SOCIAL scientists are to be offered a source of academic gossip to rival never-ending speculation about the research assessment exercise.
The Association of Learned Societies in the Social Sciences will soon begin the consultation to find the 30 to 35 founder members of its planned Social Science Academy. Each of the 31 affiliated societies will nominate two candidates from its own discipline, backed by a statement of their credentials and referees' reports, and one from the whole of social sciences.
They have been asked to reply by January. Ian Forbes, chair of ALSISS and professor of politics at Nottingham University, said: "We have given our member associations a fair amount of time to ensure that they have the chance to consult as widely as possible."
His group, the Political Studies Association, will discuss how to consult at the next meeting - he expects them to use newsletters, mailings to members and email.
Members will be asked to consider not only the scholarly achievements of candidates, but also their commitment to the social science community and its development.
Professor Forbes said he recognised that choosing members was likely to become a popular party game among academics, and that this was a good thing: "It is a way of setting people thinking about what makes a good academic and a good contribution to the social sciences."
The nominees will be considered by a six-strong steering group chaired by Professor Forbes and also including the ALSISS president Lord Plant, president of St Catherine's College, Oxford. Their recommendations will be considered by the ALSISS executive and then by its council, which includes representatives of all 31 affiliates.
Professor Forbes declined to say who he might vote for. But he said that candidates who won support from outside their disciplines were likely to be at an advantage.
While there will be considerable cachet attached to the label of "founder fellow", runners-up are unlikely to be disappointed for long - plans for the academy envisage it reaching a membership of about 300 within five years.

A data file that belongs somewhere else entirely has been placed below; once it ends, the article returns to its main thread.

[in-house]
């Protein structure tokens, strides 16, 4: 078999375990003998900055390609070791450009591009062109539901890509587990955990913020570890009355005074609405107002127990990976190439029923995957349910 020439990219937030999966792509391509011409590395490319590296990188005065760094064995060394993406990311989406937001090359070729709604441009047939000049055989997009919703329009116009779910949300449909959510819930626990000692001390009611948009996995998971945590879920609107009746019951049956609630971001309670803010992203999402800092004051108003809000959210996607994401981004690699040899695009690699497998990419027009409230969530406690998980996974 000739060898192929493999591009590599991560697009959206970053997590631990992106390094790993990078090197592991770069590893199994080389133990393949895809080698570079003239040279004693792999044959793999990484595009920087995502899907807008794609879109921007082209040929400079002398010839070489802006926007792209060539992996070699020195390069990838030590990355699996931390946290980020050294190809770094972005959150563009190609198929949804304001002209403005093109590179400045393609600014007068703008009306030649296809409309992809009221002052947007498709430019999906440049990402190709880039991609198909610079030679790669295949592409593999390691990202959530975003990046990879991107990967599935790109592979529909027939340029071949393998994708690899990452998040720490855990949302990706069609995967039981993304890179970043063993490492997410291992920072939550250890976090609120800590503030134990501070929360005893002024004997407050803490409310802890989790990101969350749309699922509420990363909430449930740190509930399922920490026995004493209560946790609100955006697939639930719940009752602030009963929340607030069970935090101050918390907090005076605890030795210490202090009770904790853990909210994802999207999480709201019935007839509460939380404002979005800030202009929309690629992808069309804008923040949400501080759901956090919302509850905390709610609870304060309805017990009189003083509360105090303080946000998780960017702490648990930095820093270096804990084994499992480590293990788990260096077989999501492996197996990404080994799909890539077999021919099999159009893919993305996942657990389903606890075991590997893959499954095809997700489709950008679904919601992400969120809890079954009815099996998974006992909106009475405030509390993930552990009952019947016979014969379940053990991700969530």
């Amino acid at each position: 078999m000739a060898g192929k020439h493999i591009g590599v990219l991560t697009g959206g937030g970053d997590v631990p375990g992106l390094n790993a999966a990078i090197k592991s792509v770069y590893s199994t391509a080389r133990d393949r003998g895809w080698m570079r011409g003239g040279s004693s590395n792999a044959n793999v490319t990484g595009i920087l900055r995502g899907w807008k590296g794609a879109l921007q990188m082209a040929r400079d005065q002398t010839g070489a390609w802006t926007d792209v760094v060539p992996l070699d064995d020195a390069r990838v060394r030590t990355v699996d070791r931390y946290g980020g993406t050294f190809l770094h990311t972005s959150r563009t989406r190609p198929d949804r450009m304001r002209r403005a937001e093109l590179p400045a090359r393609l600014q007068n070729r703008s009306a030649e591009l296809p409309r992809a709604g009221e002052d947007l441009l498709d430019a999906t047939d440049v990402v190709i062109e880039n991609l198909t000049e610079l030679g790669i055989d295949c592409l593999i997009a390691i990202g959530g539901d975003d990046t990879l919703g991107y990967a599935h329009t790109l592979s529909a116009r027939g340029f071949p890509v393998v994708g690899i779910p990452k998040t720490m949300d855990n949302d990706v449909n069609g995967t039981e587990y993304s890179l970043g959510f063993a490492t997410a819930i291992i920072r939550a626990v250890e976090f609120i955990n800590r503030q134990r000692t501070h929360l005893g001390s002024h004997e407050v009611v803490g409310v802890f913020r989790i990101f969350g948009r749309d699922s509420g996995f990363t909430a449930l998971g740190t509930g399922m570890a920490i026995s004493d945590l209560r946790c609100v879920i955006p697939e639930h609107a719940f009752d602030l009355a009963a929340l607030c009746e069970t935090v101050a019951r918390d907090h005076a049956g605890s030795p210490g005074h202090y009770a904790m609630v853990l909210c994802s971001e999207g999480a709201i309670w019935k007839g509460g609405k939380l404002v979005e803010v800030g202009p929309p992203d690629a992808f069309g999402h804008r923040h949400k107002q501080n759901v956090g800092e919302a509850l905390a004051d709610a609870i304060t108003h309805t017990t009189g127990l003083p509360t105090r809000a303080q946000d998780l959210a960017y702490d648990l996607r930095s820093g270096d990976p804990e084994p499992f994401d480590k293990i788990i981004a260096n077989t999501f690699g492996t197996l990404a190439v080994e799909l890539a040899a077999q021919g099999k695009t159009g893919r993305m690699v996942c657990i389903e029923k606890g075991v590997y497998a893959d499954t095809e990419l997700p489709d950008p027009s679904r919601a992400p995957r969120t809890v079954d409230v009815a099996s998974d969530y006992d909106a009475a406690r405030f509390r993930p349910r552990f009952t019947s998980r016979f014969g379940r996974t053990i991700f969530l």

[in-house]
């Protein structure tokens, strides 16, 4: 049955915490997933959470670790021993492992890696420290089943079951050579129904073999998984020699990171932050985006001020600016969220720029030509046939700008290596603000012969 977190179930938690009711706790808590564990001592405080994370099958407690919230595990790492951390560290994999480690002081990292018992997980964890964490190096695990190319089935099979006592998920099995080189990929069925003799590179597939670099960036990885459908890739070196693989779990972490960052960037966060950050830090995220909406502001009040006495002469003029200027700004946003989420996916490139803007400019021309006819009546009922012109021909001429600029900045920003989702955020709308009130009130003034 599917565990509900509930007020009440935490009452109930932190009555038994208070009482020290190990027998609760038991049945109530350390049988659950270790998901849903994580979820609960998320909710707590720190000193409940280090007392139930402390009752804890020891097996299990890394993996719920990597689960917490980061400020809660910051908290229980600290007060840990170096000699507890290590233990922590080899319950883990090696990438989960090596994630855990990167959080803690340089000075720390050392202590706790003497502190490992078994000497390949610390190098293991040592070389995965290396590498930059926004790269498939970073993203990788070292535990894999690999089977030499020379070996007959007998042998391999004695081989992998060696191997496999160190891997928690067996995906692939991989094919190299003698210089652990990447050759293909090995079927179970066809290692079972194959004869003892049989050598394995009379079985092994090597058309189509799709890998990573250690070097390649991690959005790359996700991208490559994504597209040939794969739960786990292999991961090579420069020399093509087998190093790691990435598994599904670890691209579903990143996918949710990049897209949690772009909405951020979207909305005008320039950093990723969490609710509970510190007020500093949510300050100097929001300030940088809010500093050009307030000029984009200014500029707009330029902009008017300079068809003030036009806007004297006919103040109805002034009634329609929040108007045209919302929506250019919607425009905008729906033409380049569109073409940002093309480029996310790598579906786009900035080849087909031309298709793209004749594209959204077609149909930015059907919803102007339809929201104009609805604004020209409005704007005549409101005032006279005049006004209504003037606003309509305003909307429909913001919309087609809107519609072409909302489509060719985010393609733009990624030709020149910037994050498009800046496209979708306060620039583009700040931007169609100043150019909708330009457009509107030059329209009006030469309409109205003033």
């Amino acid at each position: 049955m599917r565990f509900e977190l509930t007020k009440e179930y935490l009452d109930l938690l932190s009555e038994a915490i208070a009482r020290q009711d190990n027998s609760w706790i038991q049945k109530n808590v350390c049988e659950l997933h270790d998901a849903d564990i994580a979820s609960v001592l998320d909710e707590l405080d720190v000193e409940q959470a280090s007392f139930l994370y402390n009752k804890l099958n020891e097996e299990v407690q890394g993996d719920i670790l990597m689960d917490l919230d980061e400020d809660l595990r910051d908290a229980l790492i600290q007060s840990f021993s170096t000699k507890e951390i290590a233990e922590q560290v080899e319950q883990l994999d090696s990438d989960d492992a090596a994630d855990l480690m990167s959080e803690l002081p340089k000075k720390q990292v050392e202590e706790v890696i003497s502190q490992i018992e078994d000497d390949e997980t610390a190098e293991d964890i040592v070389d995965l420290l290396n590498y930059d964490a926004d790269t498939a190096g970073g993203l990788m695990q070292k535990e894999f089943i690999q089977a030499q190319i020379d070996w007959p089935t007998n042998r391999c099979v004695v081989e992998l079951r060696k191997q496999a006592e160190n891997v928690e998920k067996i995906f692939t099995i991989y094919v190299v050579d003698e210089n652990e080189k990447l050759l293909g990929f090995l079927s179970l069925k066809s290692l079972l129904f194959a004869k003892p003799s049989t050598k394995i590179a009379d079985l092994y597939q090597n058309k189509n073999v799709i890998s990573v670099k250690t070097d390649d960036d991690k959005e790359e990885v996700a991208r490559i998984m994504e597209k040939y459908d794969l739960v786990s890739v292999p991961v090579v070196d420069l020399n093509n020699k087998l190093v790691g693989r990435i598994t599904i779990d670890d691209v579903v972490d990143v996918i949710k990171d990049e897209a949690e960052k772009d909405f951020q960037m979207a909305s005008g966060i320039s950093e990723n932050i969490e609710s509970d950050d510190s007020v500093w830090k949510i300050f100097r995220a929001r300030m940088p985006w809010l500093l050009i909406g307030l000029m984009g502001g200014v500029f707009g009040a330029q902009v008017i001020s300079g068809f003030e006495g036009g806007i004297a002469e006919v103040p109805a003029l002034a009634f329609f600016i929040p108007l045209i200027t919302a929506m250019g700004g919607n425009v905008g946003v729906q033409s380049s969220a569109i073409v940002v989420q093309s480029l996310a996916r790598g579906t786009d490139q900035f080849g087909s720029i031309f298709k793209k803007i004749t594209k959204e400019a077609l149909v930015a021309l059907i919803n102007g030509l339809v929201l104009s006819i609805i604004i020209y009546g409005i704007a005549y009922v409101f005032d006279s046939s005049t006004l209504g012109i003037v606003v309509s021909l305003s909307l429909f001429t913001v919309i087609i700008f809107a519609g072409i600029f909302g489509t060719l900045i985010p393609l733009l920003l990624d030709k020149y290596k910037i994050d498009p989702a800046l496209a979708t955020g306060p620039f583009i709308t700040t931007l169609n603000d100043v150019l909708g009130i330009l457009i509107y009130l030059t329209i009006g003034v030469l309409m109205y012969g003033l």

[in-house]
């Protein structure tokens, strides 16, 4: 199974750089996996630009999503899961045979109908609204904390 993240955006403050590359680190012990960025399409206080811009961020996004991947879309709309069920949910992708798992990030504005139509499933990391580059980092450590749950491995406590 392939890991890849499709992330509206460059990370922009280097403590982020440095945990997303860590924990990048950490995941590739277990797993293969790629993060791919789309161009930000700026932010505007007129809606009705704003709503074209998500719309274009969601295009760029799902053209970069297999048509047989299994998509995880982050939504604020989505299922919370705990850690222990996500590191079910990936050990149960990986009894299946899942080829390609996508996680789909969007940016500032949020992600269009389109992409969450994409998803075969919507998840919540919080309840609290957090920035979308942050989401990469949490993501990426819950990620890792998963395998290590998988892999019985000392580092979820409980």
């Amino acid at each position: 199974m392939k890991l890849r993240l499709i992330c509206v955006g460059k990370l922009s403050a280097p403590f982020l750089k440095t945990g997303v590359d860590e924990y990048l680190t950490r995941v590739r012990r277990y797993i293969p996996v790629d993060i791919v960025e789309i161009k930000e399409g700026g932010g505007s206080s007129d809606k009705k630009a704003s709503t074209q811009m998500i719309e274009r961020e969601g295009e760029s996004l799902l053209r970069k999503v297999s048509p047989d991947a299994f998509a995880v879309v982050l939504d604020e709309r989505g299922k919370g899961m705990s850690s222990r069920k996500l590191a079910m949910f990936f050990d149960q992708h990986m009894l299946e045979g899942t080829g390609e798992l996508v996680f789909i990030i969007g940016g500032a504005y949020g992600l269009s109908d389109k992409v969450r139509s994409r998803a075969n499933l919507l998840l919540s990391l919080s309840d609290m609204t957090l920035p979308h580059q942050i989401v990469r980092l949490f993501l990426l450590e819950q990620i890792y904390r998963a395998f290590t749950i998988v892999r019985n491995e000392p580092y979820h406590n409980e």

The planners have landed those responsible for nominations with some really tough choices. The one thing four social scientists agreed on when asked to name two academicians from their own discipline and one at large was that it was incredibly tough. Political scientist Joni Lovenduski of Southampton University said it was too difficult. Evidence from others was that London School of Economics and Nuffield College sociologists might figure strongly.
Political scientist Justin Fisher of Guildhall nominated the LSE's Pat Dunleavy and London Guildhall colleague Anne Phillips for his own subject and Nuffield's Anthony Heath in the at-large slot. James Curran, professor of communications at Goldsmiths College, voted for Stirling's Phillip Schlesinger and the Open University's Stuart Hall, but declined to nominate at large.
Paul Johnson, an economic historian at the LSE, warned against the possibility of creating an academy of elderly males. Pressed further he went for the LSE's Howard Glennerster and Loughborough's Ruth Lister in social policy and Cardiff's Pat Hudson and the LSE's Nick Crafts in economic history. His at-large choice was Nuffield sociologist John Goldthorpe.